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Europe and Canada

A Stranger in the Family Tomb

When Dresden journalist Heidrun Hannusch, organizer of her city’s annual peace prize, traveled to meet the mayor of the small southern Italian town receiving this year’s award for its years of welcoming and integrating refugees, she happened to meet the Gelardi family of nearby Agrigento. Here, the story of her moving encounter with a family who welcomed an African refugee into perhaps the most private place of all:

The Last Supper as a grave ornament:

The Israel Method? Actually That’s a Euphemism.

What do all these French pundits calling for “Israeli Methods” against terrorism really want? Reading between the lines, Sylvain Cypel in Orient XXI sees nostalgia for the good old days of the savage violence of the colonial era.

The July 14 attack in Nice that took the lives of 86 people and injured another 434 naturally raises questions about preventing such appalling events.

The Bastard

Coming of age is a fist in the face for Karim Miske. Filmmaker, detective novelist, son of a Mauritanian diplomat and a French communist mother, Miske both inhabits and illuminates in his work a world of shifting and uncertain French identities. In this excerpt from the first chapter of his memoir, Unbelonging (N’Appartenir), the moment when the fine drapery of a middle class upbringing in Paris began to fray, exposing the rot behind:

In the beginning there is the shame. It circles around inside you, elusive and toxic.

Fishing for Refugees East of the Rhine

A fabricated media spectacle of compassion: Daniel Schneidermann on the mixed French reaction to the refugee crisis of last week(previously on IB), and on the mixed refugee reaction to France as well. The refugees are not particularly eager to come to France, and unlike Germany and England, there have been no spontaneous French welcoming parties either. Finally, even the nice rooms being prepared for the refugees on camera this month are pure show, as should be clear from the grim refugee shantytown the French state has ordained for long-term asylum seekers at Calais.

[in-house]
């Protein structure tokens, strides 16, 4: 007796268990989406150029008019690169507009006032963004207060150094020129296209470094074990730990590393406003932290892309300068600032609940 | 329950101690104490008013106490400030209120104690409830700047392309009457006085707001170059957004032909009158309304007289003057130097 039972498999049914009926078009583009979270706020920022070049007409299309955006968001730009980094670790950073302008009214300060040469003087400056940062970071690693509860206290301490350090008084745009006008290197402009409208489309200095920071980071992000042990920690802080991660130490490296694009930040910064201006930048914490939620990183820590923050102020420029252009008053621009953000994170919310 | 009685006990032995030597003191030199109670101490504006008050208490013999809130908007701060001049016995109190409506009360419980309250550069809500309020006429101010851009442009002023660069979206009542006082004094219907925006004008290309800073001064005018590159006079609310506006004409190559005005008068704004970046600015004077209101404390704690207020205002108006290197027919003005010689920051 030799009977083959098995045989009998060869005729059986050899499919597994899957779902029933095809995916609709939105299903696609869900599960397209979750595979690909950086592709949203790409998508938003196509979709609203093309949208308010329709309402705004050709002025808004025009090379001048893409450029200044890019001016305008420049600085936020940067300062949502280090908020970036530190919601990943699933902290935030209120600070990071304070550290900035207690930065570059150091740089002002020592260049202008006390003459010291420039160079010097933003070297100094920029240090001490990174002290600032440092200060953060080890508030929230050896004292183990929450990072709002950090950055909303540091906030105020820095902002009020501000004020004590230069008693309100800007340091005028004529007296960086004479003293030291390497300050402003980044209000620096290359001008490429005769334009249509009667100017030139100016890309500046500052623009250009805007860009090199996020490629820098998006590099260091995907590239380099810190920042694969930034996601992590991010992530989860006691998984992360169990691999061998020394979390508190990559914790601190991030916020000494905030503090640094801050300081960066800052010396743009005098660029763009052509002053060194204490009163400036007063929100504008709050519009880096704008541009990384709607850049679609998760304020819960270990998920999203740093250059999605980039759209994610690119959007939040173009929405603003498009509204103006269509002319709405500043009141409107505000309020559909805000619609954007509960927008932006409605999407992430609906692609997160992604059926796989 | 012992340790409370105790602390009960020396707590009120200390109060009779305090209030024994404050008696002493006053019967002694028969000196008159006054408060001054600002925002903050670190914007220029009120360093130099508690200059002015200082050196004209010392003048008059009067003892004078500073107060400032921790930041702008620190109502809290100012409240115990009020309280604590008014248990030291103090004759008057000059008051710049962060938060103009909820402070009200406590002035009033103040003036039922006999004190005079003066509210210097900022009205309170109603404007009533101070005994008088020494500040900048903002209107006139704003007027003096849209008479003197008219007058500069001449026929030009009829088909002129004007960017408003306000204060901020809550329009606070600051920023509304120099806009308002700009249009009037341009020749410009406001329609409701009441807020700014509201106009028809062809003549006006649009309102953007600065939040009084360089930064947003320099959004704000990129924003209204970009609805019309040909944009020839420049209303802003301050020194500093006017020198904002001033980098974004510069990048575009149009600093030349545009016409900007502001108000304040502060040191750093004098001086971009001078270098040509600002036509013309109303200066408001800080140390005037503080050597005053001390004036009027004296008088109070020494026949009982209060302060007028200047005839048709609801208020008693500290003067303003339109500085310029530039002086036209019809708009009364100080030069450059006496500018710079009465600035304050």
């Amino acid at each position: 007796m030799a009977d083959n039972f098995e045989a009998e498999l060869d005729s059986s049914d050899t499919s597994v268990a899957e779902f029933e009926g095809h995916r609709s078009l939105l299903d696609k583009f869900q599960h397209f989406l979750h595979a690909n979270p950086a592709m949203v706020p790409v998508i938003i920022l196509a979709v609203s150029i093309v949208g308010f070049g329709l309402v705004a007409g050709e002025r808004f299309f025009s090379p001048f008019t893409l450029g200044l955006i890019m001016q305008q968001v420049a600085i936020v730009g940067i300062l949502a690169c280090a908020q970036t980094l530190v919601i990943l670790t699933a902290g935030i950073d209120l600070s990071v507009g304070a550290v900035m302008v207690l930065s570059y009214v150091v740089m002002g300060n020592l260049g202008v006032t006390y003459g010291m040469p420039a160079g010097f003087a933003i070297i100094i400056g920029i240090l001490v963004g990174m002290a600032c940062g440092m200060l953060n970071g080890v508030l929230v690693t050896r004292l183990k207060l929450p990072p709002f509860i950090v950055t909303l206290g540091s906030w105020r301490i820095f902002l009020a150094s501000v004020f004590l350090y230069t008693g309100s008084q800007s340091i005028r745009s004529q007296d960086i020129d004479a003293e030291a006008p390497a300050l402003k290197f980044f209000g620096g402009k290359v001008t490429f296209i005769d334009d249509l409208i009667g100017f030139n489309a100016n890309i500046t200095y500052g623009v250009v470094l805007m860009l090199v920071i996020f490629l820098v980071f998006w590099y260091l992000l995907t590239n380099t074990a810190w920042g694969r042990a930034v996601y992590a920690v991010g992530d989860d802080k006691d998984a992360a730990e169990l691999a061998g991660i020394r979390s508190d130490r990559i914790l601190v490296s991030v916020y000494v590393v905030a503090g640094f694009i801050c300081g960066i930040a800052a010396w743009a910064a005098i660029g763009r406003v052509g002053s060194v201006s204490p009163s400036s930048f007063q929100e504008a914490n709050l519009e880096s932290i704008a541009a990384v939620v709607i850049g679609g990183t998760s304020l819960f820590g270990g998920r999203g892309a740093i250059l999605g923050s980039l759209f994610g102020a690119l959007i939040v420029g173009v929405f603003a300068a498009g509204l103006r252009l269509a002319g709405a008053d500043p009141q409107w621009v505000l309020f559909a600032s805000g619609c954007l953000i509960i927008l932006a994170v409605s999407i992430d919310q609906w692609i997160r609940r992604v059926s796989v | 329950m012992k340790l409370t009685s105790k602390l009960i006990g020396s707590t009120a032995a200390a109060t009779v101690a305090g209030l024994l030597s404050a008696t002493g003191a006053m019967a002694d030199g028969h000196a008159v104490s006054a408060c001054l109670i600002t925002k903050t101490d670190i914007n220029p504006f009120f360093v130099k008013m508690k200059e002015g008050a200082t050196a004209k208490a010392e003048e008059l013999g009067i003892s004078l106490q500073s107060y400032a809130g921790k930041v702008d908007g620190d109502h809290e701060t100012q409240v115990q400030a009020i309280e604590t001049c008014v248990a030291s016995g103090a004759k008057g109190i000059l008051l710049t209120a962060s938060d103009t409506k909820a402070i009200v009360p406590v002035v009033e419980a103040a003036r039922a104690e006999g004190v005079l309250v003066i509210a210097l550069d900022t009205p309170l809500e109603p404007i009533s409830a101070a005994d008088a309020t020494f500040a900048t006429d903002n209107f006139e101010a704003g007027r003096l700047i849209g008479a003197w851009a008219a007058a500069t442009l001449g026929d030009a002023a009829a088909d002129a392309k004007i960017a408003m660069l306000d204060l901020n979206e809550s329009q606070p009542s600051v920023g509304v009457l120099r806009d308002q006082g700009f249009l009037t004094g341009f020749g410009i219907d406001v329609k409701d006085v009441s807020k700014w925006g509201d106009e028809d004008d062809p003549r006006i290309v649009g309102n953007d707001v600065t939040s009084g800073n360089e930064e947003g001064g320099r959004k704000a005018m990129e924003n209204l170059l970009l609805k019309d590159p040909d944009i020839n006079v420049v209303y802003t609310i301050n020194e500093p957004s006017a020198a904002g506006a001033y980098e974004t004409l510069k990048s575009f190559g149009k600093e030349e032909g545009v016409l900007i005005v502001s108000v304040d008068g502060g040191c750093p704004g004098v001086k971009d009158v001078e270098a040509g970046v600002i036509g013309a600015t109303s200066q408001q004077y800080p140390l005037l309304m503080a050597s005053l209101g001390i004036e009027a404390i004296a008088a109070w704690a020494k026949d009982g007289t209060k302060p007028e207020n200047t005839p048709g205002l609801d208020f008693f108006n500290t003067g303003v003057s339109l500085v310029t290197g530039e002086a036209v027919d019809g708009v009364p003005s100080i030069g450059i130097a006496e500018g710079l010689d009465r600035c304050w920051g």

Well, this takes the cake.

Resettle in France? ‘Non, Merci’ Say Refugees

On TV news, refugees are grateful and passive recipients of the noble generosity of European countries who offer them sanctuary. This essay from Arret Sur Image is a reminder that international migrants make their own rational decisions about where they want to go:

What a welcome! What enthusiasm! In the wake of a German announcement that they would take in 800,000 refugees, France has committed to taking in…24,000.

Italian Tomatoes, Certified Slavery Free

Exploited, underpaid and mistreated, the field laborers who harvest southern Italy’s crops have little official help. But the country’s labor unions are working from the bottom up to stop the practice of caporalato, illegal piecework labor gangs ruled in near slavery conditions by a foreman who answers to the mafia, writes Fabrizio Patti in Linkiesta:

This August at dawn we would go out to see the field workers.

“An Excess of Rationality Leading to Collective Madness”

The Greek leftists have apparently capitulated once again to German economic demands, including a nearly unprecedented surrender of sovereignty over billions of dollars in public assets. For a time, the crisis of the Eurozone has perhaps been papered over. In this interview, Emmanuel Todd says that Europe is however slowly committing collective suicide under German supervision.

For me, the striking thing is how the Europe we are dealing with today is no longer the Europe of yesterday.

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